PROVO — When BYU coach Kalani Sitake first started talking to Jeff Grimes about the offensive coordinator opening on his staff in December 2017, Grimes asked him about the program’s quarterback situation.
“You don’t want to take a job as an offensive coordinator without knowing that,” Grimes recently recalled.
So Sitake went down the list of QBs on the roster — their strengths, their weaknesses. Then he told Grimes there was a local quarterback that he was recruiting that had originally committed to Boise State but had recently reopened his recruitment.
His name? Zach Wilson.
Grimes was intrigued.
“Actually, even before I agreed to take the BYU job, I watched Zach’s film. I was immediately impressed with his consistency in throwing the football. For me, with a quarterback, you look for a lot of things,” Grimes said. “Ultimately, from a physical standpoint, it was how consistently can he deliver the ball accurately? That’s your job as a quarterback — to distribute the football.
"How consistently can he put the ball where it needs to go on time? I was impressed with that. I was impressed with his ability to make all the different types of throws with accuracy, the short balls with touch, the intermediate throws on time. I was impressed with his athleticism and his ability to run with the ball and move in the pocket and create plays.”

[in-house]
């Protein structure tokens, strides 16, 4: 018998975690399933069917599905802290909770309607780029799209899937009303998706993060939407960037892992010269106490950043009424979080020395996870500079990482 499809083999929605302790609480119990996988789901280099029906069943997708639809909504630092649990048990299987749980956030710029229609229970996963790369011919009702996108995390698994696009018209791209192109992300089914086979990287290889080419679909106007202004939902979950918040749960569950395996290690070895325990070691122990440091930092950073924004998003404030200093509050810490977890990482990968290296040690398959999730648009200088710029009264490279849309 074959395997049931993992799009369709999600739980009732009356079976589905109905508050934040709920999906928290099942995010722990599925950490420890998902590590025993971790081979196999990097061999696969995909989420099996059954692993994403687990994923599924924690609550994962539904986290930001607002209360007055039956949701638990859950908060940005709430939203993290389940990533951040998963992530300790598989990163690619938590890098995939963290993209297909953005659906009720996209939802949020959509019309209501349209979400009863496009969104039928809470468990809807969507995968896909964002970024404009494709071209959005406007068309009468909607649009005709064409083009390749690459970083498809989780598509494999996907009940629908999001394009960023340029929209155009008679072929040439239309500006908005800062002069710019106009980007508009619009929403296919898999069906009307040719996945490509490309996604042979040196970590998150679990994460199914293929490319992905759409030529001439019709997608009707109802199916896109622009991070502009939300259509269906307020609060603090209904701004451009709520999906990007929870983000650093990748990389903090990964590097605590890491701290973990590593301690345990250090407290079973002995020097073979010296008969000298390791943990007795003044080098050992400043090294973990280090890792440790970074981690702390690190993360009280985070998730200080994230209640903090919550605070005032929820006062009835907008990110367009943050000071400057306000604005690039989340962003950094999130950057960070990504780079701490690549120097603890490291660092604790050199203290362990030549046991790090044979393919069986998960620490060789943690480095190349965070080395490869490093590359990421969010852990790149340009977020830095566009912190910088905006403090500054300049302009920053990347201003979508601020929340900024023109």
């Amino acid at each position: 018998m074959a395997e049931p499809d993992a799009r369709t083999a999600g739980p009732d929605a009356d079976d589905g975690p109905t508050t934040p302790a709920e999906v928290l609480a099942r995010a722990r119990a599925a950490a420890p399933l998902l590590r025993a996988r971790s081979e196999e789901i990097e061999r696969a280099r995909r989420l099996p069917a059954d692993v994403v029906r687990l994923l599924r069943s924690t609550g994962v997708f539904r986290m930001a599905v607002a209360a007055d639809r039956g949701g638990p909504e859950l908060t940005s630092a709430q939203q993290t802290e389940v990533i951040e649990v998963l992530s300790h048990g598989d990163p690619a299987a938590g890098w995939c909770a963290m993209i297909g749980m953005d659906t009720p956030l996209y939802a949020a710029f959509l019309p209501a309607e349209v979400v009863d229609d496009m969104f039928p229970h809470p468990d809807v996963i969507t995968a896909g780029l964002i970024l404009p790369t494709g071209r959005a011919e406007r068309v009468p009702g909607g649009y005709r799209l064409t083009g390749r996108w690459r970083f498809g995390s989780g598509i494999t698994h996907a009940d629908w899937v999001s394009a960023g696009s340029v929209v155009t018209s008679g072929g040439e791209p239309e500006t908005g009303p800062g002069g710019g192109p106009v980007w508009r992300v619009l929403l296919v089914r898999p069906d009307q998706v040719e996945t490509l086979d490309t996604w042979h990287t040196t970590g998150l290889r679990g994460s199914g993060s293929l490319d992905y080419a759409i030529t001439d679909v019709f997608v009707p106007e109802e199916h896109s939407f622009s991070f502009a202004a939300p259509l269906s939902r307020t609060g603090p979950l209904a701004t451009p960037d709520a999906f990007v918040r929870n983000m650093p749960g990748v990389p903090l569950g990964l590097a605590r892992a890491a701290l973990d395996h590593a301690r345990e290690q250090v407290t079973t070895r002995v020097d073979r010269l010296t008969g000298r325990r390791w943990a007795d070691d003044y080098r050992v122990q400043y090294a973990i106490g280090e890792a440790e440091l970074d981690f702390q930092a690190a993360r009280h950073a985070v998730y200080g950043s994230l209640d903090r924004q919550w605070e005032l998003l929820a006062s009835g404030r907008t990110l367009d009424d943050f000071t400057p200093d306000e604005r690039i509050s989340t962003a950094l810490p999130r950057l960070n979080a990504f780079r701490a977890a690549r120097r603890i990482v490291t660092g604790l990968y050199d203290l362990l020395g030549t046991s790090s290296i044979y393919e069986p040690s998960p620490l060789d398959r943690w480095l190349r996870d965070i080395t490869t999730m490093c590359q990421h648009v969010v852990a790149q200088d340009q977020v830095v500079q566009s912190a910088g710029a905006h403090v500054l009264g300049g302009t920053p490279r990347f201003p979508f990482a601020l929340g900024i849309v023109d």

After Grimes became BYU’s offensive coordinator, he began recruiting Wilson and discovered another distinctive trait — his confidence.
That confidence was on display as the fun-loving, "Karate Kid" headband-wearing Wilson started the Cougars’ final seven games last season.
As a true freshman, he led BYU to a 49-point onslaught in his debut as a starter against Hawaii, becoming the youngest QB to ever start a game at BYU. He hurdled a Northern Illinois defender then stared him down after a 5-yard gain, is known to wink at offensive linemen in the huddle before plays, and posted a perfect passing performance (18 for 18) against Western Michigan in the Famous Idaho Potato Bowl.
Wilson, 19, is recovering from offseason shoulder surgery on his throwing arm. Though he only started throwing again on June 1, he continues to exude confidence.